Dani & I (June 13th 2018)

I feel as though I have been lucky along my path with diabetes, I have always been greeted with support and not once felt alone in my diagnosis.  I always had someone to connect with whether that was in person or online.  I know not everyone has that privilege.  The biggest factor in keeping my chin above water, is the people that have come into my life as a result of living with diabetes.  They truly have become part of my life story in a way that is much larger than I would have ever imagined. 

Upon diagnosis, I met with Chloe, who was the first type 1 I had ever met.  I remember the exact feeling of sharing our stories - our life stories.  Hers, about her life with diabetes so far, while mine was just beginning.   I remember hearing what her symptoms pre-diabetes was and feeling so connected.  I get it, I was there too.  From there, I began to meet more type 1s through Connected in Motion and my clinic.  I met up with someone I had gone to elementary school with, Mitch, who had lived with type 1 for quite some time at that point.  Once again, meeting with Mitch was a reminder that I had support, and that I wasn't in this alone.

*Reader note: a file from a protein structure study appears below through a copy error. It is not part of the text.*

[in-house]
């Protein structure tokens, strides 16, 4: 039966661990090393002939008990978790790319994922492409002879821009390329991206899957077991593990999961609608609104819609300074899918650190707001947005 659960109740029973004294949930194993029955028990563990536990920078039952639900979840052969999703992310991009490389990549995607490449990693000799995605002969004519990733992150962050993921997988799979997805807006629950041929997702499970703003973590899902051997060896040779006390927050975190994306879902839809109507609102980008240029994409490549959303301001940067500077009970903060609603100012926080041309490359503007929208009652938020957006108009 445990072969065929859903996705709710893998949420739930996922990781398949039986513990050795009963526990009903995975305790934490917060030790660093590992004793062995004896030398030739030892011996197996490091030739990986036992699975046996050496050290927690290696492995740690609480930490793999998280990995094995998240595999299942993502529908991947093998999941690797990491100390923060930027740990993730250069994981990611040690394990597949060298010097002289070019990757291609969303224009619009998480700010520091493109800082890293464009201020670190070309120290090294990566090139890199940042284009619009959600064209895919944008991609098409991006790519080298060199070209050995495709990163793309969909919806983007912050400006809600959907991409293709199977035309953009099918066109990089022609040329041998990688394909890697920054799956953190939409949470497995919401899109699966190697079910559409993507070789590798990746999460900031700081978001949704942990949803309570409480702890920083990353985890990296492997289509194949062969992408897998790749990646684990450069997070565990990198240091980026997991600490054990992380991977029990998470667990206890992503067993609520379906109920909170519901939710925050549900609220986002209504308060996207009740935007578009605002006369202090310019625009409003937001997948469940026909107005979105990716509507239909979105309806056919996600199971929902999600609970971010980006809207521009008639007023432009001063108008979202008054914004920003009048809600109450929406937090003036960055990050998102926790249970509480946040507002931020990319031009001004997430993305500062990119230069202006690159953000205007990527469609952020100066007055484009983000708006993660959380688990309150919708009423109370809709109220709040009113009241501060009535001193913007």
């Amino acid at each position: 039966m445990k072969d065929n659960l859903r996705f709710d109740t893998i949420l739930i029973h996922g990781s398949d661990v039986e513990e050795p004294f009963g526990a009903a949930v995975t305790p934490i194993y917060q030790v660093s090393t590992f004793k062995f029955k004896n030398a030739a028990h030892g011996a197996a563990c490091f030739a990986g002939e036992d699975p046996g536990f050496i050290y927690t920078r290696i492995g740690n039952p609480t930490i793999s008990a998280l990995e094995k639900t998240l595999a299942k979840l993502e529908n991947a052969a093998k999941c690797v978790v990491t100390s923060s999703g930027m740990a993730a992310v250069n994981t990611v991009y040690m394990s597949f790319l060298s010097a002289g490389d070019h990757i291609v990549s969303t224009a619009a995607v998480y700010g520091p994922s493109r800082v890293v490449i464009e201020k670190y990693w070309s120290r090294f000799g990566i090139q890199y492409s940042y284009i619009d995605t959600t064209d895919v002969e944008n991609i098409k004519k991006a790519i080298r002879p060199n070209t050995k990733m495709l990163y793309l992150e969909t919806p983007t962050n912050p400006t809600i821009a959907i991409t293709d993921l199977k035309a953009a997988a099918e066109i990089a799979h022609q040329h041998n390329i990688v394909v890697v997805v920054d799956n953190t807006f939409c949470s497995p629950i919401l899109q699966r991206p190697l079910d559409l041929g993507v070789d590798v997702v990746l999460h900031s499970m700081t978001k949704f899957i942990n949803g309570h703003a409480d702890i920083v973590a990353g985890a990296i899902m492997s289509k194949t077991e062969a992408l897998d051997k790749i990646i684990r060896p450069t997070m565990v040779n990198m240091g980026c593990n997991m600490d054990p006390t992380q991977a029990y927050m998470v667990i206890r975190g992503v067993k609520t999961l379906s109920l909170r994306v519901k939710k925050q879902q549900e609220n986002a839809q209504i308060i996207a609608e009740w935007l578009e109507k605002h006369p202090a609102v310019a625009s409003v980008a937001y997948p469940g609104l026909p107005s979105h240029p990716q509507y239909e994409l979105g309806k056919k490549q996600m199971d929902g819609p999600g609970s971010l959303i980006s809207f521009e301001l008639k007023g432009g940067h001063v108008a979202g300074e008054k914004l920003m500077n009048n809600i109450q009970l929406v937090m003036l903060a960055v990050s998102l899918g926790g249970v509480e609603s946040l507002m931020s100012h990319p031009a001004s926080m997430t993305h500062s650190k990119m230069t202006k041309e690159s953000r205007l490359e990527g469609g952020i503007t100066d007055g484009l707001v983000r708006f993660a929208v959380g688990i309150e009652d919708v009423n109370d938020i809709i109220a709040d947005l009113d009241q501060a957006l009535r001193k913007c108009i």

It became apparent that aside from taking insulin and checking my blood sugar for the rest of my life, I needed to find these people. People like my good friend, Dani who is the absolute nicest and most caring individual I have ever met.  These are good hearted, full of lived experience people.  It wasn't just a matter of finding someone who knew what it was like to have a low blood sugar, but also finding a person who just genuinely wanted to help and be apart of my life story.